A timid children’s horror in the vein of “Goosebumps”, “My Teacher Ate My Homework” lacks the creepy brilliance of R.L. Stine.
A young boy finds a voodoo doll in a vintage shop and realizes it’s connected to a teacher he doesn’t like. Let’s dig into 1997’s SHADOW ZONE: MY TEACHER ATE MY HOMEWORK, directed by Stephen Williams!
As I See It
In an attempt to bring you some family-friendly horror for the spooky season, I’ve subjected myself to swill.
If you search around the interweb about this film, you will find anecdotes of how the doll haunted the childhood of those born in the nineties. It’s hard to imagine those that claim trauma from this tepid terror could have survived the “children’s” horror of the prior generation (i.e., mine). We dealt with some really twisted tales that were aimed at our demographic with the proverbial kiddie gloves off.
I understand everyone likes to claim that their generation is tougher or had it harder than the following group of humans. But in this case, there is actual proof rather than empty boasts. Go watch some “kids’ horror” from the nineteen eighties or early nineties. It’s good enough to scare you now. I guarantee it.
You must wait an hour and twelve minutes for the promise to pay off as the doll shreds Jesse’s homework. The doll is, at best, a minor menace. I understand why this didn’t go anywhere after this film. Not that children’s content has that high of a standard even today.
My favorite part of the film was John Neville’s Uncle Creepy-like shopkeeper with prosthetics from Paul Jones (What We Do in Shadows TV series). It might not have been Neville under the makeup, it could have just been his voice, but it was pretty decent.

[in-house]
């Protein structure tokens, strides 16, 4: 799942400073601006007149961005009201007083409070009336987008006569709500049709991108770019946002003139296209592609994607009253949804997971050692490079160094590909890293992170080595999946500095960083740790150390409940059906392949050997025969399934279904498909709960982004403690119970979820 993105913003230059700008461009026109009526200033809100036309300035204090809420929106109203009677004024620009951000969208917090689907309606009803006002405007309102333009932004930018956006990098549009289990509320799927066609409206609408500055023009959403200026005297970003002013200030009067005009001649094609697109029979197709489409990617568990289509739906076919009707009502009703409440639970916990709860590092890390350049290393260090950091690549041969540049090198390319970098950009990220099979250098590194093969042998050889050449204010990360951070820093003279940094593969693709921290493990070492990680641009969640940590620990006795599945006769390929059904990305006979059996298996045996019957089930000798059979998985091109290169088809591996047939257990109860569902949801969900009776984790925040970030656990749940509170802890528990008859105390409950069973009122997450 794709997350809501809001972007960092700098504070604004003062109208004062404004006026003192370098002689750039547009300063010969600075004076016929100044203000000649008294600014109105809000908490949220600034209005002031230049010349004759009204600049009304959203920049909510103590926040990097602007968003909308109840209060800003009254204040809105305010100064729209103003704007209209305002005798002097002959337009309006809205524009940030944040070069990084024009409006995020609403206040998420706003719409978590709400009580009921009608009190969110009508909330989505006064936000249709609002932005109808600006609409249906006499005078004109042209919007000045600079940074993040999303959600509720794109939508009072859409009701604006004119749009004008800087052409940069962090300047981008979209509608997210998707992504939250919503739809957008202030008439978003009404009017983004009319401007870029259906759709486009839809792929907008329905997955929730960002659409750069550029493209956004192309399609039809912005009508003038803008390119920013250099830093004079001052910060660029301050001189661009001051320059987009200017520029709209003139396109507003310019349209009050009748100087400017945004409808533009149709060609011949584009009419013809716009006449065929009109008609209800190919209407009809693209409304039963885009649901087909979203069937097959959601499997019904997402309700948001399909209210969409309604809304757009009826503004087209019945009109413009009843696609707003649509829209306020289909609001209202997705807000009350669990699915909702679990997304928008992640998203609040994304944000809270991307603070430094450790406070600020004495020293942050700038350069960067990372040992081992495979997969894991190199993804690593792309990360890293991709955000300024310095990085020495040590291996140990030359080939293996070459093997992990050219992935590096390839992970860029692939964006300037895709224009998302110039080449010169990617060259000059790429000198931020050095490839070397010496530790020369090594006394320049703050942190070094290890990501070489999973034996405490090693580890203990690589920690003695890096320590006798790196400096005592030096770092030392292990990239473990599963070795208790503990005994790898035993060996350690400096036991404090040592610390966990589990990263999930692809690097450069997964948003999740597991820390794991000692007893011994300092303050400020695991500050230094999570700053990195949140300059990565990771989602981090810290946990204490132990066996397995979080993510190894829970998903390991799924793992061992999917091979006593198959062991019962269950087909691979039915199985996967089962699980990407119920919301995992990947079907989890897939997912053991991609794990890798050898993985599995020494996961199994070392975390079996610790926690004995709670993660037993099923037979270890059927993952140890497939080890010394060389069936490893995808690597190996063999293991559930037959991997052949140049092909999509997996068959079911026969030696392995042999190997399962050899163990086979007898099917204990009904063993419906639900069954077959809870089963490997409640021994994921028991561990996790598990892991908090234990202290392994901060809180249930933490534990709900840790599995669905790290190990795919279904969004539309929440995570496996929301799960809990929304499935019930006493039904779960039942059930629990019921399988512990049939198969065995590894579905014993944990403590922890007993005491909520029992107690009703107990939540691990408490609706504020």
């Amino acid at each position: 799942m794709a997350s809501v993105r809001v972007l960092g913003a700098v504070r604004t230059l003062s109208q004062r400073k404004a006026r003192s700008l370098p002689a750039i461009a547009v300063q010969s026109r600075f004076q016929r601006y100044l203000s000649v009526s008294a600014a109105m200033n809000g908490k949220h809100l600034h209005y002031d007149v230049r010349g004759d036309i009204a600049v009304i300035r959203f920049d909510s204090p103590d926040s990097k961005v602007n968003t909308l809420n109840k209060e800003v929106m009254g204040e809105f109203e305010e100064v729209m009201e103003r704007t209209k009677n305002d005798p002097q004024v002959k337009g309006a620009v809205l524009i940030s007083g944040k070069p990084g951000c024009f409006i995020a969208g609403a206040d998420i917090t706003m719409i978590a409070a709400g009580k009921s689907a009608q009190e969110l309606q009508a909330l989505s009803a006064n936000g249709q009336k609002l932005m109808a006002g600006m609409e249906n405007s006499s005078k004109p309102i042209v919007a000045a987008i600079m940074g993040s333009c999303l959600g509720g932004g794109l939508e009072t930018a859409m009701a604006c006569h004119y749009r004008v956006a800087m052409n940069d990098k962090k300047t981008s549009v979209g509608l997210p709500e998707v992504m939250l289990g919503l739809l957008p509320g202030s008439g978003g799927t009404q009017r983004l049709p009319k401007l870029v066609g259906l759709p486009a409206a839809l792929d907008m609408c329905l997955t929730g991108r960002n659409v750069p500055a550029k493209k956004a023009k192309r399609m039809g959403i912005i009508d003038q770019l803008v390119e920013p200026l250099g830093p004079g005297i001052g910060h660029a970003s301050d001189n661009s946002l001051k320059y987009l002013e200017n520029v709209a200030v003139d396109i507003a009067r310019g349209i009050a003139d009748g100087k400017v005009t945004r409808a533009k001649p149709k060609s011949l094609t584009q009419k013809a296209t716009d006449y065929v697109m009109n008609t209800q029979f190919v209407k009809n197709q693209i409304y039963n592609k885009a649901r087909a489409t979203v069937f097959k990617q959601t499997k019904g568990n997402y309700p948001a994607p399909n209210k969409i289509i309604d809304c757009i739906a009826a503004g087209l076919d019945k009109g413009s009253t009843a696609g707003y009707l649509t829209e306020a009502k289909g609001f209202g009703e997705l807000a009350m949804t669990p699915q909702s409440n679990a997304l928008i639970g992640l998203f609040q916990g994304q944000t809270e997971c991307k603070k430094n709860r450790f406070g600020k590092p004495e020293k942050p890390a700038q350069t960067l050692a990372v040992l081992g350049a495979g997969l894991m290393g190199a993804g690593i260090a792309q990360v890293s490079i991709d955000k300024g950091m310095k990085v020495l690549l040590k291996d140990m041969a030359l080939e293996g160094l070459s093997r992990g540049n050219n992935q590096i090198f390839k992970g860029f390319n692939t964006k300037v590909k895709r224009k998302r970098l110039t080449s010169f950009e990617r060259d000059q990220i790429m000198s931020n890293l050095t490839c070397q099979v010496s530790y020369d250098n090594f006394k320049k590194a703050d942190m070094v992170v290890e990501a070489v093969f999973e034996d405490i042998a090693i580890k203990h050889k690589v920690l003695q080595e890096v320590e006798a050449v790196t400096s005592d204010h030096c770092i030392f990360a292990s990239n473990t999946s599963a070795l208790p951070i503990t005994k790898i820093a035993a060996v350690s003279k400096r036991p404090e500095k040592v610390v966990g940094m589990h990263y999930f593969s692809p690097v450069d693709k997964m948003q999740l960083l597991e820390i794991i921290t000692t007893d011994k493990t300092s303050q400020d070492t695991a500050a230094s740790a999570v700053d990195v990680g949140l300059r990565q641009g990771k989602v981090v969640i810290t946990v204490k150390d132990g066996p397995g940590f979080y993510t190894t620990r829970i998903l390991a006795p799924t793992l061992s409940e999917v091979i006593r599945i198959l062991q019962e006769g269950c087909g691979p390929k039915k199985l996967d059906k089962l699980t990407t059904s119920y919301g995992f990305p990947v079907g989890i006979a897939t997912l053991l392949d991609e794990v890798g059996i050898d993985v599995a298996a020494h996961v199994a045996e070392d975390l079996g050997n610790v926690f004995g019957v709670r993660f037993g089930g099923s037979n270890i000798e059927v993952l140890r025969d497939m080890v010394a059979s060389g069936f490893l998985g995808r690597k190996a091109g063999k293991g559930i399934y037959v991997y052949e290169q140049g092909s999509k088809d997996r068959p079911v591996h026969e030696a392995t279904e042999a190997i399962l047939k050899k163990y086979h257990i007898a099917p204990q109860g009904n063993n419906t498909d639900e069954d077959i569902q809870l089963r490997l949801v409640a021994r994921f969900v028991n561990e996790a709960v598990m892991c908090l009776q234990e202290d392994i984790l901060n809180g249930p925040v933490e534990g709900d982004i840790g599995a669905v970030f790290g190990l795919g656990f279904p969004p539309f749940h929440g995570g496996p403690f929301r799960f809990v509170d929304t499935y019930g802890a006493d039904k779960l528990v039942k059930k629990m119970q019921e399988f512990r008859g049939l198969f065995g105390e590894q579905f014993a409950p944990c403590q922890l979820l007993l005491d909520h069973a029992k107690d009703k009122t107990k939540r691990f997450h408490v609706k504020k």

The premise of the book series, enlisting all these authors to write under the same pen name, is a great angle too. But again, it’s probably not executed as well as it could have been. Otherwise, it would be more prominent and have continued on past the thirteen books.
Shelley Duvall has one of the greatest performances in film history, forget about horror only. Her tortured acting in Stanley Kubrick’s version of Stephen King’s The Shining is a thing of legend.
John Neville (The Shopkeeper) played the titular role in Terry Gilliam’s The Adventures of Baron Munchausen, which to this day, I still don’t know exactly what it’s about, but I’ve seen it more than a handful of times. He was also “The Well-Manicured Man” in The X-Files.
Karen Robinson (substitute teacher Mrs. Macro) played Ronnie in Dan Levy’s brilliant and endearing hit comedy series Schitt’s Creek.
Margot Kidder (Sol) played Barb in Bob Clark’s seminal slasher Black Christmas, Kathy Lutz in the original Amityville Horror, and of course, Lois Lane in the Christopher Reeve Superman movies.
Of Gratuitous Nature
The kids in peril genre is ripe for gratuitous moments, but the whole thing was too mundane for anything to stick out as egregious.
As mentioned, Paul Jones’s special effects makeup on the shopkeeper is by far the best part of the film. The best might have been when the doll was all burnt and crispy and still twitching, which was reminiscent of one of the Child’s Play films.
Ripe for a Remake
If done right, horror based around the young generation works fantastically (see: Spielberg, JJ Abrams, The Duffer Brothers, Stephen King). There is probably a reason this series, with a really interesting approach, did not last longer than thirteen books.
This was the second film in the Shadow Zone series adaptations. The first was The Undead Express which was produced by and for the Hallmark Channel. I haven’t seen that film, but My Teacher Ate My Homework was set up with a Cryptkeeper-like host, which seemed to be a setup for further installations. Alas, the horror did not continue in The Shadow Zone.
Where to Watch
You can stream it on Tubi, Fubo, The Roku Channel, Amazon’s Freevee, and FilmRise.